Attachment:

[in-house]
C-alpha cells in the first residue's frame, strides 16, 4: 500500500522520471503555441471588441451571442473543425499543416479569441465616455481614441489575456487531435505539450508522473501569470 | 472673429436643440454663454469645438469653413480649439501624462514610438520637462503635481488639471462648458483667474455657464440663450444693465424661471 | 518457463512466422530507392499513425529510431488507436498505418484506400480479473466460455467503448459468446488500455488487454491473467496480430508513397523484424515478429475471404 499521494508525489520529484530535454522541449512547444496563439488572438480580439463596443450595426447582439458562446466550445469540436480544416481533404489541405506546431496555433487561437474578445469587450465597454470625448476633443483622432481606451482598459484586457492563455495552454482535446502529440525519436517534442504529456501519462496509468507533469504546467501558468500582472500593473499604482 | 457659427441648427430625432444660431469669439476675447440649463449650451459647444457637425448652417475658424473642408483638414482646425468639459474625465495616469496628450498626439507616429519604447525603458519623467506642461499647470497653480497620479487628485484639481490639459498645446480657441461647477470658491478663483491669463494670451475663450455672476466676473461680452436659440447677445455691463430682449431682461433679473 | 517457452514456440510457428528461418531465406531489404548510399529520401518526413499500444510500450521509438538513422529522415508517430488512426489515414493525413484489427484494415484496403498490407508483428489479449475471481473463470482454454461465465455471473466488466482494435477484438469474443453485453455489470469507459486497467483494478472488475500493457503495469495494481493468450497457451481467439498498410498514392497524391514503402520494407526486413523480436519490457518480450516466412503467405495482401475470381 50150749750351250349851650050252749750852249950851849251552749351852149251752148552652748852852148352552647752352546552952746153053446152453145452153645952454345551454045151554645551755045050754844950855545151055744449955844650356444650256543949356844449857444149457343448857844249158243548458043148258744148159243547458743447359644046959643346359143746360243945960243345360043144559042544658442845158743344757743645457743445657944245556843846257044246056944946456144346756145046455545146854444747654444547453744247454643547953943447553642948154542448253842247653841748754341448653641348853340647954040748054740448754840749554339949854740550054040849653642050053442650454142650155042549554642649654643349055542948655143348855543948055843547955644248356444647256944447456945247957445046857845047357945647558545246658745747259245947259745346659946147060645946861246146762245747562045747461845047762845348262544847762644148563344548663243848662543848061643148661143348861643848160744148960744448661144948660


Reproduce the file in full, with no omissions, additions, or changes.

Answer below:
[in-house]
C-alpha cells in the first residue's frame, strides 16, 4: 500500500522520471503555441471588441451571442473543425499543416479569441465616455481614441489575456487531435505539450508522473501569470 | 472673429436643440454663454469645438469653413480649439501624462514610438520637462503635481488639471462648458483667474455657464440663450444693465424661471 | 518457463512466422530507392499513425529510431488507436498505418484506400480479473466460455467503448459468446488500455488487454491473467496480430508513397523484424515478429475471404 499521494508525489520529484530535454522541449512547444496563439488572438480580439463596443450595426447582439458562446466550445469540436480544416481533404489541405506546431496555433487561437474578445469587450465597454470625448476633443483622432481606451482598459484586457492563455495552454482535446502529440525519436517534442504529456501519462496509468507533469504546467501558468500582472500593473499604482 | 457659427441648427430625432444660431469669439476675447440649463449650451459647444457637425448652417475658424473642408483638414482646425468639459474625465495616469496628450498626439507616429519604447525603458519623467506642461499647470497653480497620479487628485484639481490639459498645446480657441461647477470658491478663483491669463494670451475663450455672476466676473461680452436659440447677445455691463430682449431682461433679473 | 517457452514456440510457428528461418531465406531489404548510399529520401518526413499500444510500450521509438538513422529522415508517430488512426489515414493525413484489427484494415484496403498490407508483428489479449475471481473463470482454454461465465455471473466488466482494435477484438469474443453485453455489470469507459486497467483494478472488475500493457503495469495494481493468450497457451481467439498498410498514392497524391514503402520494407526486413523480436519490457518480450516466412503467405495482401475470381 50150749750351250349851650050252749750852249950851849251552749351852149251752148552652748852852148352552647752352546552952746153053446152453145452153645952454345551454045151554645551755045050754844950855545151055744449955844650356444650256543949356844449857444149457343448857844249158243548458043148258744148159243547458743447359644046959643346359143746360243945960243345360043144559042544658442845158743344757743645457743445657944245556843846257044246056944946456144346756145046455545146854444747654444547453744247454643547953943447553642948154542448253842247653841748754341448653641348853340647954040748054740448754840749554339949854740550054040849653642050053442650454142650155042549554642649654643349055542948655143348855543948055843547955644248356444647256944447456945247957445046857845047357945647558545246658745747259245947259745346659946147060645946861246146762245747562045747461845047762845348262544847762644148563344548663243848662543848061643148661143348861643848160744148960744448661144948660